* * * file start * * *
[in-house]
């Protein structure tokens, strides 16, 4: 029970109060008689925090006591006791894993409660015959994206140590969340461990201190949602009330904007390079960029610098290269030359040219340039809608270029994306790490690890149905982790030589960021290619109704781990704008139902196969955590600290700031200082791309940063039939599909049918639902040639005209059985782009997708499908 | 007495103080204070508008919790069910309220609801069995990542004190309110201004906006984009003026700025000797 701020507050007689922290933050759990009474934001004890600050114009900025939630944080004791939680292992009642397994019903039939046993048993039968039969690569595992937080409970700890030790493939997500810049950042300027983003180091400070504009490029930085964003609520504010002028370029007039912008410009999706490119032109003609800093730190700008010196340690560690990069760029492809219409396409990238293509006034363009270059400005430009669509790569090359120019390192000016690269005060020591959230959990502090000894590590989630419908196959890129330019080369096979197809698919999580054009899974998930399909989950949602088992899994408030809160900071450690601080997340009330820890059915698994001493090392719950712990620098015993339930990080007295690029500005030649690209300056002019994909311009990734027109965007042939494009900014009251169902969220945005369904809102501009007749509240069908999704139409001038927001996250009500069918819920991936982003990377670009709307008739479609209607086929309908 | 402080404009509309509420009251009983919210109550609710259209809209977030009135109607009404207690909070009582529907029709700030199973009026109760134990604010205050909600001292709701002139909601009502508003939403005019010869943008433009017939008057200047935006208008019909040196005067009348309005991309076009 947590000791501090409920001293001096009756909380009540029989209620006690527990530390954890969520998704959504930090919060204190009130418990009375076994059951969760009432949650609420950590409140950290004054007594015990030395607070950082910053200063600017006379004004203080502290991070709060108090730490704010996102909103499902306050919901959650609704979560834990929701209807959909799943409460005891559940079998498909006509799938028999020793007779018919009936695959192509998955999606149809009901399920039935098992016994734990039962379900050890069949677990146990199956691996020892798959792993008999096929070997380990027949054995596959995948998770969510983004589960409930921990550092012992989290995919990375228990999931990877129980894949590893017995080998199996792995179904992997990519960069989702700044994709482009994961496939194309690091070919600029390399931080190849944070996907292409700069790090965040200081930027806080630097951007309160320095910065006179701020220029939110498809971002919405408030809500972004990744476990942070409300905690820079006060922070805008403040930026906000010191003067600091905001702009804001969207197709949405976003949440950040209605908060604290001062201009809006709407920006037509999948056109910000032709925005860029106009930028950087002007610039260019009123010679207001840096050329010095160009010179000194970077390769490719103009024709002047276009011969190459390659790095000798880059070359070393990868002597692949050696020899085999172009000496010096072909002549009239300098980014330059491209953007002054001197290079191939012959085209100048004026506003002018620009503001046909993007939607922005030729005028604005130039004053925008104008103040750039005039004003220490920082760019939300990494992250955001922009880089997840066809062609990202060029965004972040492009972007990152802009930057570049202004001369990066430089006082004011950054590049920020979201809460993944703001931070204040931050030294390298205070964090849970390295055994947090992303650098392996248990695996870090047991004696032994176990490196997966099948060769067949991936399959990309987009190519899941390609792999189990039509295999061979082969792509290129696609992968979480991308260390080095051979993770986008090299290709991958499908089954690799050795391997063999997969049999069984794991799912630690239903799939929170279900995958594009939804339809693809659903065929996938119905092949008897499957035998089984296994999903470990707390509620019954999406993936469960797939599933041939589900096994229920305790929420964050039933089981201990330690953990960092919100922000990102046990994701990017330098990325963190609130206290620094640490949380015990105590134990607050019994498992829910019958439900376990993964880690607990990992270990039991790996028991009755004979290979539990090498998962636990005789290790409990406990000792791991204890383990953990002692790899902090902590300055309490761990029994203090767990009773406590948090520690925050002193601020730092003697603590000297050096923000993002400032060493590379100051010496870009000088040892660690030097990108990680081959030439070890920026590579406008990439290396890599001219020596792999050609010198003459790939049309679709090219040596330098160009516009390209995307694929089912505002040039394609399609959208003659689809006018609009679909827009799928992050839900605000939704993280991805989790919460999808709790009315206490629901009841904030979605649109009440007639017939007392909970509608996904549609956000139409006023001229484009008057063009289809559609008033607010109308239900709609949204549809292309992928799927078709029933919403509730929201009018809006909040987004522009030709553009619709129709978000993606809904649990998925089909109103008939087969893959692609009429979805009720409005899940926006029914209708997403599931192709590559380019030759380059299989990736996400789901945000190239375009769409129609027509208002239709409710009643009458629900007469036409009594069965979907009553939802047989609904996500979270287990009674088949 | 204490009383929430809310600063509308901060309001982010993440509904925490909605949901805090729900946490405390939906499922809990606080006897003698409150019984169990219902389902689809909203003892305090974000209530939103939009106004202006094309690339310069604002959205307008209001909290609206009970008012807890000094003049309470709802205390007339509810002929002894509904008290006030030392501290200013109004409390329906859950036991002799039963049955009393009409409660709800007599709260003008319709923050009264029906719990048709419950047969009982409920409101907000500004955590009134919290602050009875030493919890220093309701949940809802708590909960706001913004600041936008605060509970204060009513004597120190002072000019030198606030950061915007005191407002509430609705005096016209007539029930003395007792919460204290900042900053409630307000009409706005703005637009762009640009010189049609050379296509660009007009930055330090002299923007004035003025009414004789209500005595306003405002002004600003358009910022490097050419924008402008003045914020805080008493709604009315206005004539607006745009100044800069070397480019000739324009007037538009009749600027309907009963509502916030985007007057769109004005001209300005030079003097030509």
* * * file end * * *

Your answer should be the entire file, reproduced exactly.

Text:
[in-house]
């Protein structure tokens, strides 16, 4: 029970109060008689925090006591006791894993409660015959994206140590969340461990201190949602009330904007390079960029610098290269030359040219340039809608270029994306790490690890149905982790030589960021290619109704781990704008139902196969955590600290700031200082791309940063039939599909049918639902040639005209059985782009997708499908 | 007495103080204070508008919790069910309220609801069995990542004190309110201004906006984009003026700025000797 701020507050007689922290933050759990009474934001004890600050114009900025939630944080004791939680292992009642397994019903039939046993048993039968039969690569595992937080409970700890030790493939997500810049950042300027983003180091400070504009490029930085964003609520504010002028370029007039912008410009999706490119032109003609800093730190700008010196340690560690990069760029492809219409396409990238293509006034363009270059400005430009669509790569090359120019390192000016690269005060020591959230959990502090000894590590989630419908196959890129330019080369096979197809698919999580054009899974998930399909989950949602088992899994408030809160900071450690601080997340009330820890059915698994001493090392719950712990620098015993339930990080007295690029500005030649690209300056002019994909311009990734027109965007042939494009900014009251169902969220945005369904809102501009007749509240069908999704139409001038927001996250009500069918819920991936982003990377670009709307008739479609209607086929309908 | 402080404009509309509420009251009983919210109550609710259209809209977030009135109607009404207690909070009582529907029709700030199973009026109760134990604010205050909600001292709701002139909601009502508003939403005019010869943008433009017939008057200047935006208008019909040196005067009348309005991309076009 947590000791501090409920001293001096009756909380009540029989209620006690527990530390954890969520998704959504930090919060204190009130418990009375076994059951969760009432949650609420950590409140950290004054007594015990030395607070950082910053200063600017006379004004203080502290991070709060108090730490704010996102909103499902306050919901959650609704979560834990929701209807959909799943409460005891559940079998498909006509799938028999020793007779018919009936695959192509998955999606149809009901399920039935098992016994734990039962379900050890069949677990146990199956691996020892798959792993008999096929070997380990027949054995596959995948998770969510983004589960409930921990550092012992989290995919990375228990999931990877129980894949590893017995080998199996792995179904992997990519960069989702700044994709482009994961496939194309690091070919600029390399931080190849944070996907292409700069790090965040200081930027806080630097951007309160320095910065006179701020220029939110498809971002919405408030809500972004990744476990942070409300905690820079006060922070805008403040930026906000010191003067600091905001702009804001969207197709949405976003949440950040209605908060604290001062201009809006709407920006037509999948056109910000032709925005860029106009930028950087002007610039260019009123010679207001840096050329010095160009010179000194970077390769490719103009024709002047276009011969190459390659790095000798880059070359070393990868002597692949050696020899085999172009000496010096072909002549009239300098980014330059491209953007002054001197290079191939012959085209100048004026506003002018620009503001046909993007939607922005030729005028604005130039004053925008104008103040750039005039004003220490920082760019939300990494992250955001922009880089997840066809062609990202060029965004972040492009972007990152802009930057570049202004001369990066430089006082004011950054590049920020979201809460993944703001931070204040931050030294390298205070964090849970390295055994947090992303650098392996248990695996870090047991004696032994176990490196997966099948060769067949991936399959990309987009190519899941390609792999189990039509295999061979082969792509290129696609992968979480991308260390080095051979993770986008090299290709991958499908089954690799050795391997063999997969049999069984794991799912630690239903799939929170279900995958594009939804339809693809659903065929996938119905092949008897499957035998089984296994999903470990707390509620019954999406993936469960797939599933041939589900096994229920305790929420964050039933089981201990330690953990960092919100922000990102046990994701990017330098990325963190609130206290620094640490949380015990105590134990607050019994498992829910019958439900376990993964880690607990990992270990039991790996028991009755004979290979539990090498998962636990005789290790409990406990000792791991204890383990953990002692790899902090902590300055309490761990029994203090767990009773406590948090520690925050002193601020730092003697603590000297050096923000993002400032060493590379100051010496870009000088040892660690030097990108990680081959030439070890920026590579406008990439290396890599001219020596792999050609010198003459790939049309679709090219040596330098160009516009390209995307694929089912505002040039394609399609959208003659689809006018609009679909827009799928992050839900605000939704993280991805989790919460999808709790009315206490629901009841904030979605649109009440007639017939007392909970509608996904549609956000139409006023001229484009008057063009289809559609008033607010109308239900709609949204549809292309992928799927078709029933919403509730929201009018809006909040987004522009030709553009619709129709978000993606809904649990998925089909109103008939087969893959692609009429979805009720409005899940926006029914209708997403599931192709590559380019030759380059299989990736996400789901945000190239375009769409129609027509208002239709409710009643009458629900007469036409009594069965979907009553939802047989609904996500979270287990009674088949 | 204490009383929430809310600063509308901060309001982010993440509904925490909605949901805090729900946490405390939906499922809990606080006897003698409150019984169990219902389902689809909203003892305090974000209530939103939009106004202006094309690339310069604002959205307008209001909290609206009970008012807890000094003049309470709802205390007339509810002929002894509904008290006030030392501290200013109004409390329906859950036991002799039963049955009393009409409660709800007599709260003008319709923050009264029906719990048709419950047969009982409920409101907000500004955590009134919290602050009875030493919890220093309701949940809802708590909960706001913004600041936008605060509970204060009513004597120190002072000019030198606030950061915007005191407002509430609705005096016209007539029930003395007792919460204290900042900053409630307000009409706005703005637009762009640009010189049609050379296509660009007009930055330090002299923007004035003025009414004789209500005595306003405002002004600003358009910022490097050419924008402008003045914020805080008493709604009315206005004539607006745009100044800069070397480019000739324009007037538009009749600027309907009963509502916030985007007057769109004005001209300005030079003097030509």